Linda Budzinski: I heard the other day about a poll in which snuggling by a fire was ranked as the best date. I have to admit, that’s pretty good, especially if it involves hot chocolate with Kahlua and marshmallows, but for me, the perfect date involves getting out and doing something fun. This could mean Frisbee golf, putt putt, bowling, skating, darts (and have I mentioned I like escape rooms?). For Valentine’s day, I bought a curling lesson for my husband and me. We are both super excited to try it. It looks a little bit like bocci on ice, and we both love bocci! Hmm. Maybe afterward, there could be snuggling by a fire….

Stephanie Scott: To be honest, my date nights have increasingly become staying in to watch Netflix and order take out. While I love this, a night in is a bit lacking in adventure! I like the idea of being a tourist in your own town. I recently discovered an independent bookstore only a few miles from me that I never knew existed. Checking out a new restaurant, an art exhibit, or a park in a nearby area helps me appreciate where I live. Sharing that with a special someone is even better.

Melanie Hooyenga: My perfect date involves good food and drink, lively conversation, and excellent scenery. I live less than a mile from Lake Michigan, so it’s pretty much a requirement that a date includes either driving by the lake or walking on the pier, and since we’re also thirty minutes from Beer City USA (Grand Rapids, MI) there’s a good chance a brewery will be involved. But really, the more I can be outside, the better, so a picnic near the lake is my ideal. Recently, my husband and I were at a brewery and pretended we’d just met, so when we went to dinner afterwards we acted like it was our first date. We asked all the getting-to-know-you questions that you take for granted once you’re married, and it was fun experiencing the butterflies I often write about but haven’t experienced in years.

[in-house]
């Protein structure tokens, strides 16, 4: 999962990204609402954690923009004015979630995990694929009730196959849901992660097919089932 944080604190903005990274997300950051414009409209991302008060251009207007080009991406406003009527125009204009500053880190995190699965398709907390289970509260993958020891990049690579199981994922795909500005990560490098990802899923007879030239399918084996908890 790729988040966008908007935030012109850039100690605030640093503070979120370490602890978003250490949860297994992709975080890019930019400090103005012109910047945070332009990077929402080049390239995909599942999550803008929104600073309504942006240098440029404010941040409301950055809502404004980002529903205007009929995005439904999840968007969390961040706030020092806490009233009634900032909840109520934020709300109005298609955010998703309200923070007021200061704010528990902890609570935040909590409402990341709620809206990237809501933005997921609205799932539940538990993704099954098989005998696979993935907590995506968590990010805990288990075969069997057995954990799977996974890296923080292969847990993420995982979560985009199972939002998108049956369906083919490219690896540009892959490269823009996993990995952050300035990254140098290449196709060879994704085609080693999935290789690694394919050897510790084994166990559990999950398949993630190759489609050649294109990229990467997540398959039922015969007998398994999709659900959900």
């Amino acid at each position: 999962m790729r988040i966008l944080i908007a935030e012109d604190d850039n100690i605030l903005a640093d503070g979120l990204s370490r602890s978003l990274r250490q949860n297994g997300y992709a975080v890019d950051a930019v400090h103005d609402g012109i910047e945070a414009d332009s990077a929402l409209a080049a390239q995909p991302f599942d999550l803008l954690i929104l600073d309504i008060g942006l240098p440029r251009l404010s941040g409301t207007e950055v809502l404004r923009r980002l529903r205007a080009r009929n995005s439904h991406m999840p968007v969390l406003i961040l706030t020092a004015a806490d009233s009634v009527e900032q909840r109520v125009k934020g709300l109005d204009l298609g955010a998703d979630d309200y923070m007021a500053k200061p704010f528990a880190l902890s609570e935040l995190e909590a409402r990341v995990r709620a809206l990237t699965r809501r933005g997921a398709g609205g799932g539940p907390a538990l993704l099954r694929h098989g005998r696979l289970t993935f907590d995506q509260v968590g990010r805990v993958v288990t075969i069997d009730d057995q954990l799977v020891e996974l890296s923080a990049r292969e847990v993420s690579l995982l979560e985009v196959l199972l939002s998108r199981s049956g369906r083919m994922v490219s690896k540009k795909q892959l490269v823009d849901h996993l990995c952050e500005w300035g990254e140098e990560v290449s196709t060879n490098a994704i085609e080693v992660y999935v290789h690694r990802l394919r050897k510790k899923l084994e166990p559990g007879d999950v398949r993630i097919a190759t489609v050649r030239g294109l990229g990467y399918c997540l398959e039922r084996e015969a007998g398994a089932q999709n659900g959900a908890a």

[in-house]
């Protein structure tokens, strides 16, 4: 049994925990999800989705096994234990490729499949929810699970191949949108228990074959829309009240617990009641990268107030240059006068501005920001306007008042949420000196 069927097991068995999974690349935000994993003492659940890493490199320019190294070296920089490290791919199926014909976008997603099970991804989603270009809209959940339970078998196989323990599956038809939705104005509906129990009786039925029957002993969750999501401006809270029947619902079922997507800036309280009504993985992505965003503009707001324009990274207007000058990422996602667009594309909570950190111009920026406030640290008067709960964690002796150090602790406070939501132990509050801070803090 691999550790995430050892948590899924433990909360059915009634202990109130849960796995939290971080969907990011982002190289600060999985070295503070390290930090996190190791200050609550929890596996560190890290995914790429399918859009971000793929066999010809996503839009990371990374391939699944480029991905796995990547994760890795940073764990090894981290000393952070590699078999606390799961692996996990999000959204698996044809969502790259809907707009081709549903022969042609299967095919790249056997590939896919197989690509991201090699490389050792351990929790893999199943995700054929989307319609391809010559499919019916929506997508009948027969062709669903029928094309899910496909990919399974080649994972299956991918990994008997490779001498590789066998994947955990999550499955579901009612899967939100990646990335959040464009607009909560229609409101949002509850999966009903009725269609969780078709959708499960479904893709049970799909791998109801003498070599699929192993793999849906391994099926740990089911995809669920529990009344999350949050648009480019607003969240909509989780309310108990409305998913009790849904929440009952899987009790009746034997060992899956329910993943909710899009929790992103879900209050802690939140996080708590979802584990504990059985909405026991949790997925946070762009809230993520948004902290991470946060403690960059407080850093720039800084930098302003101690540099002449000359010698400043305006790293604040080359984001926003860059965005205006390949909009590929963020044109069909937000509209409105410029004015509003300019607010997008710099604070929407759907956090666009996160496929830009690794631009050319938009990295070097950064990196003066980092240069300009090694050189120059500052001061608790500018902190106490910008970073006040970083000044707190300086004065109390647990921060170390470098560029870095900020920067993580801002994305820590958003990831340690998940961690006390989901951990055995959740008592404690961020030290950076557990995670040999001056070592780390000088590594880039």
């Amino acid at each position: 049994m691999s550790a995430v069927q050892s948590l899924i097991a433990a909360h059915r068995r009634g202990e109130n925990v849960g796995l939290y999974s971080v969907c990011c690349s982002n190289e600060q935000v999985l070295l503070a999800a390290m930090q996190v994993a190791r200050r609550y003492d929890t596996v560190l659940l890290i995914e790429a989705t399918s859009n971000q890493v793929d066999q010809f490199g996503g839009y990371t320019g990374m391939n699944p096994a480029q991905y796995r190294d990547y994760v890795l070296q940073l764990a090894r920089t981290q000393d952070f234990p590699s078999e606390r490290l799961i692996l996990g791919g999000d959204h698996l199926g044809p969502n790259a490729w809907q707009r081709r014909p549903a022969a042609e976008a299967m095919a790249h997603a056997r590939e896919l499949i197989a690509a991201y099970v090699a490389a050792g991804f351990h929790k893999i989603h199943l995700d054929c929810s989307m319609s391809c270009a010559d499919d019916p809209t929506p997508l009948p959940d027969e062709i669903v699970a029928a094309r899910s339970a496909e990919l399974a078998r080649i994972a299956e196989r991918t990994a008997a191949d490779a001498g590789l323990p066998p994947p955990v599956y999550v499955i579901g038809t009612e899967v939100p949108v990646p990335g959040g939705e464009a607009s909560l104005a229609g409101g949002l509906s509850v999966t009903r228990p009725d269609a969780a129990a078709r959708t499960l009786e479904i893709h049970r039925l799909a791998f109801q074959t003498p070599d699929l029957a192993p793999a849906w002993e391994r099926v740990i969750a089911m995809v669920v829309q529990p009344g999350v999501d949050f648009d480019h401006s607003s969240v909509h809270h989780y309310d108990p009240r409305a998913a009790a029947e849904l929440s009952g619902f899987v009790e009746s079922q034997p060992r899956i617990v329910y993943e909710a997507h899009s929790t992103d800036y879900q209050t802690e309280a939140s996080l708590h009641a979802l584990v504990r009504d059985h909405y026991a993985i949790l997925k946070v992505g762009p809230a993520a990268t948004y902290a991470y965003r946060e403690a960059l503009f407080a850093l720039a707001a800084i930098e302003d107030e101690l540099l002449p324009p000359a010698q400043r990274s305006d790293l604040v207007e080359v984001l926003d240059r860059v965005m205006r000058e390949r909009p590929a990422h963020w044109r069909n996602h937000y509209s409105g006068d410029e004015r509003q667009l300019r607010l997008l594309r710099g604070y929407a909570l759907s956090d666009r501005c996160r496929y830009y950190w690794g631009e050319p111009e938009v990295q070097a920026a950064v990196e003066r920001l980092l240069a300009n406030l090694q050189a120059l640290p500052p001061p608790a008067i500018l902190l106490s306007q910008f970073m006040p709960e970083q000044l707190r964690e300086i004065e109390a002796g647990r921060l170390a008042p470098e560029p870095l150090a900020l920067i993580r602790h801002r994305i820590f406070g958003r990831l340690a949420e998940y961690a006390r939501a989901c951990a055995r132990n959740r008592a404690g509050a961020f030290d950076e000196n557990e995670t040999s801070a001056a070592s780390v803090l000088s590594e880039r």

Karole Cozzo: Coming off of a Disney trip (with kids), I think a pretty perfect date would be an evening in the World Showcase at Epcot. Margaritas in Mexico or lager and a soft pretzel in Germany to start the night, dinner in Italy, and a late night stroll through France, complete with a stop at L’Artisan des Glace for gelato or an ice cream martini to cap the night. Right now, with warm breezes and the flower and garden festival going on, I can’t think of a better evening — a date where you get to travel the world in a single night!